Transactional Leadership Style

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According to Burns (1978), a transactional style was often defined as autocratic leadership or ‘top down’. ‘Transactional’ leadership is passive and focuses around exchanges or rewards for compliance with leader’s requests. It often appeals to the follower’s self-interests to motivate their performance. Burns also advocated that ‘transformational’ leadership is characterized by vision, influence, personal relationships and creativity.
It would appear that Carmichael et al., (2011) believe that in the current business environment, we do not have the luxury to segregate the type of leader into such categories. Sirisetti (2011) advocates the following:
Effective leadership is integral to organizational effectiveness. Effective leaders create
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The King’s Fund (2011) Commission on leadership within the National Health Service (NHS) in the United Kingdom, subtitled No More Heroes, stipulated that two of the biggest challenges facing leadership within the NHS was the need to engage clinicians, notably doctors in management and leadership roles. Secondly, it notes that engagement with staff and patients is not an optional extra; it is essential in making change and improvement happen.
The King’s Fund (2012) also found that it was essential to engage with all staff in the decision making process, disregarding their level of engagement. If an exclusive approach is adopted, they can spiral downwards into burnout. This can lead to feelings of cynicism, exhaustion and depression. But where staff are engaged, studies across a range of areas show performance rises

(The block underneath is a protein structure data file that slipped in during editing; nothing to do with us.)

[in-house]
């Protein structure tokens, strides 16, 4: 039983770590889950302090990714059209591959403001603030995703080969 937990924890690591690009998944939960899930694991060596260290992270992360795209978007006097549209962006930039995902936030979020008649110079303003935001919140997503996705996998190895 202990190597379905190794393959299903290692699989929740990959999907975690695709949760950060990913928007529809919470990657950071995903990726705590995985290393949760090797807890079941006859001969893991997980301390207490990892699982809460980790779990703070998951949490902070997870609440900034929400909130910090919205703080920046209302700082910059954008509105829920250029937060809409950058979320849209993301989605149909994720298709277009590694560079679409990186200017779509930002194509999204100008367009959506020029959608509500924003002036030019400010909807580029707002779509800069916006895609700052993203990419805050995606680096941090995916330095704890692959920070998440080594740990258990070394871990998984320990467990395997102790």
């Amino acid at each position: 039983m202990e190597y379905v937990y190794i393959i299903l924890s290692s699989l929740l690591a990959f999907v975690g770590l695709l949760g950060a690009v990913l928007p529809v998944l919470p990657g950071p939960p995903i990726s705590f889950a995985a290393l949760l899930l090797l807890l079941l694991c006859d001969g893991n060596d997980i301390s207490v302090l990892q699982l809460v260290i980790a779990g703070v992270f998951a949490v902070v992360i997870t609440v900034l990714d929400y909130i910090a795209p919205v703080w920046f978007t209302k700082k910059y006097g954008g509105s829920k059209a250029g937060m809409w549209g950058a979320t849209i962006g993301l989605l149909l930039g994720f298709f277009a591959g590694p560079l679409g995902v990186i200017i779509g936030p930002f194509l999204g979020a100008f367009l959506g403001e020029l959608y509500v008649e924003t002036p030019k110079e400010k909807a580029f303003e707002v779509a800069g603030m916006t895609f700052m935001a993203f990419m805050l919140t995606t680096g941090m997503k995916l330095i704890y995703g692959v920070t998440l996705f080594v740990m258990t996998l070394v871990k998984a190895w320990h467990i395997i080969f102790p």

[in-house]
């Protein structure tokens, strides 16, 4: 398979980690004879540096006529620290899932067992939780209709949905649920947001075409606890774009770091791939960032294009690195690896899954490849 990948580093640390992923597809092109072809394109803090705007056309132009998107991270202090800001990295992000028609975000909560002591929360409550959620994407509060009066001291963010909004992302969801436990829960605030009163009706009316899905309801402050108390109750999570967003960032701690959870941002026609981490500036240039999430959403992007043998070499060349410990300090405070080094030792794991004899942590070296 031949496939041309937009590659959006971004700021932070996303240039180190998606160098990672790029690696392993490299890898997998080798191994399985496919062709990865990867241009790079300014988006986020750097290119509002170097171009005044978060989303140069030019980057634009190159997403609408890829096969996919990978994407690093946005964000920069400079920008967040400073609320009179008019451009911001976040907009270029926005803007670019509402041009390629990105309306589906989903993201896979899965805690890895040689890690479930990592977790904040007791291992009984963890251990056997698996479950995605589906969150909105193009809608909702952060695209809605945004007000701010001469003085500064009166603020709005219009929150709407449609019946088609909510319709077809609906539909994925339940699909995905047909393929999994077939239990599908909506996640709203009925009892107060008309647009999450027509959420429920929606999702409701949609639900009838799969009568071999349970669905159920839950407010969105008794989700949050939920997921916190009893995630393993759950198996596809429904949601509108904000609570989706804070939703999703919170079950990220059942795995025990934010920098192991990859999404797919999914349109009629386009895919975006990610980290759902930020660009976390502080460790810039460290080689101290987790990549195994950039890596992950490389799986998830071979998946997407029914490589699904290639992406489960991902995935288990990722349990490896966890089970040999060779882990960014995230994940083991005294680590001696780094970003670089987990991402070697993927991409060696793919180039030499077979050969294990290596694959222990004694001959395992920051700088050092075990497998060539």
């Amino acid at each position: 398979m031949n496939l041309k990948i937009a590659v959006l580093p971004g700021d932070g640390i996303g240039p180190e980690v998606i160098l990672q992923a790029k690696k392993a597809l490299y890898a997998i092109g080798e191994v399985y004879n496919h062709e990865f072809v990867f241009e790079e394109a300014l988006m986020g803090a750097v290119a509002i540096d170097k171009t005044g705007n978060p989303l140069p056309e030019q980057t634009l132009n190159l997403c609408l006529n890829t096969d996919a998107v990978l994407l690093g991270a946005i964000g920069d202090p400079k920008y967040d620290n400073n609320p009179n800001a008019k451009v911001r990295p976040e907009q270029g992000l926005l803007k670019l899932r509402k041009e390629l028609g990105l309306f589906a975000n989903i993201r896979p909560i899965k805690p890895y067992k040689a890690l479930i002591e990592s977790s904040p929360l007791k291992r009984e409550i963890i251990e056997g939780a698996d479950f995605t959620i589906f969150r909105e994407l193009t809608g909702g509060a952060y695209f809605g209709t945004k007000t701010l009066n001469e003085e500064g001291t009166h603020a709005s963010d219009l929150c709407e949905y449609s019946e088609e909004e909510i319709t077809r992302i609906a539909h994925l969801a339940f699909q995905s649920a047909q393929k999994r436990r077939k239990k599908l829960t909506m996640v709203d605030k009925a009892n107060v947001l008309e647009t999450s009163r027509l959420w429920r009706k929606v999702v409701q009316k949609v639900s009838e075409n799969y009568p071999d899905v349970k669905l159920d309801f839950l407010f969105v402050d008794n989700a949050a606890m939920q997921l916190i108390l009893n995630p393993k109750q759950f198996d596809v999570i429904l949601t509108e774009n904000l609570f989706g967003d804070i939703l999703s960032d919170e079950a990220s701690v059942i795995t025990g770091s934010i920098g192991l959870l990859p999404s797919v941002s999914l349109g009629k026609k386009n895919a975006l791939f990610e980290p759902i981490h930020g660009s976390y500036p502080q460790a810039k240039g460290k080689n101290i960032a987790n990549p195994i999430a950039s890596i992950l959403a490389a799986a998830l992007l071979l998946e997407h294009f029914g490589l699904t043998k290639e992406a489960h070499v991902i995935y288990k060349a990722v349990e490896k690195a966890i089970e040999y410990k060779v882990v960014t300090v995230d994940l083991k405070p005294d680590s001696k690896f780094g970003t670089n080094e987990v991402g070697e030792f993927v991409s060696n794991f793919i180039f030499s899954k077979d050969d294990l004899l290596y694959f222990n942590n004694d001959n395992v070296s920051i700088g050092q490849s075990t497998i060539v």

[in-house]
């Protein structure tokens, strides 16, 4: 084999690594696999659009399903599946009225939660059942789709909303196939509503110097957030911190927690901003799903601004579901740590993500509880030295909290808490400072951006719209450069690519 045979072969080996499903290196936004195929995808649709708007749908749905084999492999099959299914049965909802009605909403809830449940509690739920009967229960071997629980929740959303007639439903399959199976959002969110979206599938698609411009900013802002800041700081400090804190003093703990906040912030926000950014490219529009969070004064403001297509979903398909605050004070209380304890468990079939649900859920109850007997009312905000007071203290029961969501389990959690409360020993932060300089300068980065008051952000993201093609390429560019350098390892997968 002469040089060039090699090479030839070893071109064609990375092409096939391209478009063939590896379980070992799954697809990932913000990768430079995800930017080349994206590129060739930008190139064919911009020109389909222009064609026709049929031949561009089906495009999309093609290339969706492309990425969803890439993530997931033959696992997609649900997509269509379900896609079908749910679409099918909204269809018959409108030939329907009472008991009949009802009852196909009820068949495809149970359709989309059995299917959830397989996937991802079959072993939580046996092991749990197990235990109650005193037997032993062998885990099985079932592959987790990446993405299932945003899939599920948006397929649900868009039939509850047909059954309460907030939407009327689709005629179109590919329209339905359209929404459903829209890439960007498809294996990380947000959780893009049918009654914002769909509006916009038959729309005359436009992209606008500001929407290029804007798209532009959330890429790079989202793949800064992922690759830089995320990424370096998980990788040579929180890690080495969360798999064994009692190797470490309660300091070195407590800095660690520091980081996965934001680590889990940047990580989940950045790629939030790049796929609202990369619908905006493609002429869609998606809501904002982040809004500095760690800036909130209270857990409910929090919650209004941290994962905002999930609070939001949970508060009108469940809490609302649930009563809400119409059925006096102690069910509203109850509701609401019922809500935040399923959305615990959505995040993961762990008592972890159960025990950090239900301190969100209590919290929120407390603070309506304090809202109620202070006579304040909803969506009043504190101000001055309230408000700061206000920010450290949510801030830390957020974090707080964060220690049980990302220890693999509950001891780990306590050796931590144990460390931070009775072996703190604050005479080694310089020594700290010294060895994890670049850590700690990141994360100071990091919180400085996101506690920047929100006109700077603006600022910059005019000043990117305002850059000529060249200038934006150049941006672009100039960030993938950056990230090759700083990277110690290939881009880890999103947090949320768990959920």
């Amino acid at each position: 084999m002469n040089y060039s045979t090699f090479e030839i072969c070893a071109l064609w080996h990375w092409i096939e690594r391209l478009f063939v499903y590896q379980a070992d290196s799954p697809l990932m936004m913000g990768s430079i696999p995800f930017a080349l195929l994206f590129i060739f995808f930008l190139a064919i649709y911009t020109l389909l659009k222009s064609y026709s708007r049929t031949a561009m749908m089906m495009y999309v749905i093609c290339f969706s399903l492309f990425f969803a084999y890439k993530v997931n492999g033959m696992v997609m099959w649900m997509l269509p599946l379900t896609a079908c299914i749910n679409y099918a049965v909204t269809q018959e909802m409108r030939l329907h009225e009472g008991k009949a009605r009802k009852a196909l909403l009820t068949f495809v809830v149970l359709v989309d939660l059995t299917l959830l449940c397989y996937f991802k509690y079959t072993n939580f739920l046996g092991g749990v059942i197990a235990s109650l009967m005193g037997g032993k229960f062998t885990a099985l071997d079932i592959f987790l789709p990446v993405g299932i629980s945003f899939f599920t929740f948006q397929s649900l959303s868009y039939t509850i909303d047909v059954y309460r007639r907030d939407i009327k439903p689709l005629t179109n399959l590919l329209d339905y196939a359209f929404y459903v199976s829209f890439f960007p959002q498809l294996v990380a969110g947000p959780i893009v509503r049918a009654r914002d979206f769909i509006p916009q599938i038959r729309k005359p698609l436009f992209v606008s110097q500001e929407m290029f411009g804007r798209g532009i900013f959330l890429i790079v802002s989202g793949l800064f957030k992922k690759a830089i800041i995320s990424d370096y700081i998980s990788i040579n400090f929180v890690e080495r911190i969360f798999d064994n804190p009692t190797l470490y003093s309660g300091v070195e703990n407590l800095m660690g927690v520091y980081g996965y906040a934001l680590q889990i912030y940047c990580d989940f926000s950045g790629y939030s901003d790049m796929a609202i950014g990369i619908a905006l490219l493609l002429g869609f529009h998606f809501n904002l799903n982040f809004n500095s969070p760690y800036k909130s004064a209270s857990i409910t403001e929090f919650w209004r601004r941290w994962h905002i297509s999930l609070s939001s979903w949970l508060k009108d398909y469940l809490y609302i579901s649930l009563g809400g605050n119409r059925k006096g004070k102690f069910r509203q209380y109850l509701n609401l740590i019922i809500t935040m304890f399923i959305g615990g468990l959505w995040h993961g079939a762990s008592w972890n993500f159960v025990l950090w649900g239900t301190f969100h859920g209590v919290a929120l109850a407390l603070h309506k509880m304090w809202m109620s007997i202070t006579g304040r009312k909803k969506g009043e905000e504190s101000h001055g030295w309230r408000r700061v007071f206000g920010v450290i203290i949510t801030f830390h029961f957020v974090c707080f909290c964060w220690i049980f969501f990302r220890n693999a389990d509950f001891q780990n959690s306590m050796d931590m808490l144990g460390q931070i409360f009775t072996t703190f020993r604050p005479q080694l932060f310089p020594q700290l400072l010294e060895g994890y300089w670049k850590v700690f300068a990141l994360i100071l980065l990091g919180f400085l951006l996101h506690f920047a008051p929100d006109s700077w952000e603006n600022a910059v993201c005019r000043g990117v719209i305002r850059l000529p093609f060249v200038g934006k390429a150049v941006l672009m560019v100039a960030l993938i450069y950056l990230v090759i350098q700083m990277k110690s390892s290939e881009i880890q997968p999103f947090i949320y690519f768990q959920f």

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By comparison, within the Irish context, De Burca and Williams’ (2010) studies of the HSE linked leadership style with organizational control. They found that corporate leadership style is orientated to the autocratic (56%) and authoritative (17%). This is in direct contrast with predominately democratic (34%), transactional (22%), and autocratic (18%) styles attributed to the immediate supervisor.
One important aspect to note is that with De Burca and Williams’ studies, organizational control is polarized at the extreme of being highly centralized, and prescriptive. They found that 51% of staff do not have any budget to control, while 19% reported a budget of €10 million or more; this in an organization with an annual budget of €16 billion (based on 2008

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